Samsung Electronics and MediaTek have successfully conducted 5G standalone (SA) uplink tests, using three transmit (3Tx) antennas instead of the typical two, to demonstrate the potential for improved upload experiences with current smartphones and customer premise equipment (CPE).

The 2CC carrier aggregation (CA) tests conducted at Samsung’s laboratory in Korea harnessed the company’s 5G network portfolio, including C-Band massive multiple input, multiple output (MIMO) radios, virtualized distributed unit (vDU) and core.

MediaTek’s test device, featuring its latest M80-based CPE chipset, achieved results with one uplink channel at 1,900MHz and another at 3.7GHz, supplemented by an additional uplink flow using MIMO on 3.7GHz.

Together, the companies achieved a peak throughput rate of 363 Mbps, which they said approached the “theoretical” peak uplink speeds possible with 3Tx antennas.

While the partners acknowledged that current smartphones and CPEs can only support two antennas, they said the successful uplink trial indicates the potential of supporting those devices with three antennas in the future.

Dongwoo Lee, head of technology solution group at Samsung Electronics, called the test an industry “milestone” and touted the transformative capability of faster uplink speeds to enhance user experiences.

“With demands on mobile networks rising, enhancing upload performance is essential to improving consumer and enterprise connectivity, as well as application experiences,” said Will Townsend, VP and analyst at Moor Insights & Strategy.

“Samsung and MediaTek have achieved an important 5G Standalone milestone in a demonstration which underscores a tangible network benefit and does so in a way that can help operators maximize efficiency.”

Until lately, most talk about 5G SA industry firsts have surrounded the downlink. But the increasing demand for uplink performance, driven by activities such as live streaming, multiplayer gaming and video conferences, has underscored the importance of fast and reliable upload speeds.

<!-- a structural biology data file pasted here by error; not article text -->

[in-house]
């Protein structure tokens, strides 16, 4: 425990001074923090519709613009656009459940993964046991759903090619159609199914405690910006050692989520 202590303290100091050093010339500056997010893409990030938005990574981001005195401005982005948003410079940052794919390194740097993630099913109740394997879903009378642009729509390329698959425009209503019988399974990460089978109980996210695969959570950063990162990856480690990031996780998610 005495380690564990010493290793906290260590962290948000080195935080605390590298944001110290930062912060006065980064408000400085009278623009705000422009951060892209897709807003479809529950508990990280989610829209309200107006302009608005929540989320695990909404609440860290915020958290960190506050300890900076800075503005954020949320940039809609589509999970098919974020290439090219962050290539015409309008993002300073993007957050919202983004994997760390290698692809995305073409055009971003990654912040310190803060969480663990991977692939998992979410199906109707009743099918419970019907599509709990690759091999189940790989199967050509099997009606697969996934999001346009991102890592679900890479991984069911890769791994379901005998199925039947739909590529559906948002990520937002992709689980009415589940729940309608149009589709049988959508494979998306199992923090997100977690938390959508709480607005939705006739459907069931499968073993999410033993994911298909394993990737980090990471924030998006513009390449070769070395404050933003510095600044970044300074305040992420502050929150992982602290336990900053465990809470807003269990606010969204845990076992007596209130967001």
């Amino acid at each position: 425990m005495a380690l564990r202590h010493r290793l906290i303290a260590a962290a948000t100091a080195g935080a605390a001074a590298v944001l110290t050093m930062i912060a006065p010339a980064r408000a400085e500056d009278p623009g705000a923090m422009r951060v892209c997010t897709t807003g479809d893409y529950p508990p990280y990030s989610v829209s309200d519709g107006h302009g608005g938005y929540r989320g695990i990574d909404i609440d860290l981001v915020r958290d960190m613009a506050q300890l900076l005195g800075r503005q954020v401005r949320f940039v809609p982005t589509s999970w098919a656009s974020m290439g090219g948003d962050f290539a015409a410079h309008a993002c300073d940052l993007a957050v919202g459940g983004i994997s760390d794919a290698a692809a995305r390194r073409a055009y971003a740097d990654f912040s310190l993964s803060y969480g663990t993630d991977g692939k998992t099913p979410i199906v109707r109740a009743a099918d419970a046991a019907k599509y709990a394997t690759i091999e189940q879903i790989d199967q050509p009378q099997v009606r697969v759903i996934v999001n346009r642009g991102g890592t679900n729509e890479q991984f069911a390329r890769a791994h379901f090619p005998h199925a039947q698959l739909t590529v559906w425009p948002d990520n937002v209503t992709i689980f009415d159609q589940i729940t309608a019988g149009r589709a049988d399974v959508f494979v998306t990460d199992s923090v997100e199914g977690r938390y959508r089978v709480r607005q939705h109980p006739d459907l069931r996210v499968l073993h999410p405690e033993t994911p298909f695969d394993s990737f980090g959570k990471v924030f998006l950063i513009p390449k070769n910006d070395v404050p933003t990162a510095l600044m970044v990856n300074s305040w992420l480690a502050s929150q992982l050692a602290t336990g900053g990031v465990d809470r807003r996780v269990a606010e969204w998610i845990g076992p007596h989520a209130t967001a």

This year other players in the industry have completed their own uplink tests focused on enhancing performance speeds.

AT&T in April announced a 5G SA uplink 2-carrier aggregation data connection in the U.S. using Nokia’s 5G AirScale portfolio and MediaTek’s 5G mobile test platform, for example.

Carrier aggregation refers to the combination of different frequency bands to get more bandwidth and capacity. In that case, AT&T aggregated 10 MHz of its low-band n5, or 850 MHz, and a couple different scenarios – 40 MHz and 70 MHz – with mid-band, or n77/C-band at 3.7 GHz.

Compared to low-band n5 alone, AT&T saw a 100% increase in uplink throughput by aggregating the 850 MHz with the C-band, and the carrier reported a 250% increase aggregating 100 MHz of n77.

In May, T-Mobile worked with Nokia and Qualcomm to reach uplink speeds over 200 Mbps in a 5G data call using uplink carrier aggregation.

Working in the field rather than a lab, T-Mobile used a test smartphone with Qualcomm’s Snapdragon 5G Modem-RF System and gear from Nokia to achieve a top uplink speed of 207 Mbps, which it said at the time is the fastest ever recorded using sub-6 GHz spectrum.

Ericsson and MediaTek in May said they set a new 5G upload record of 440 Mbps using uplink CA, using the former’s radio access network (RAN) Compute Baseband 6648 and a mobile device using a MediaTek Dimensity 9200 flagship 5G smartphone chipset.

However, the Samsung collaboration with MediaTek is so far the only uplink trial to explore the use of three antennas.

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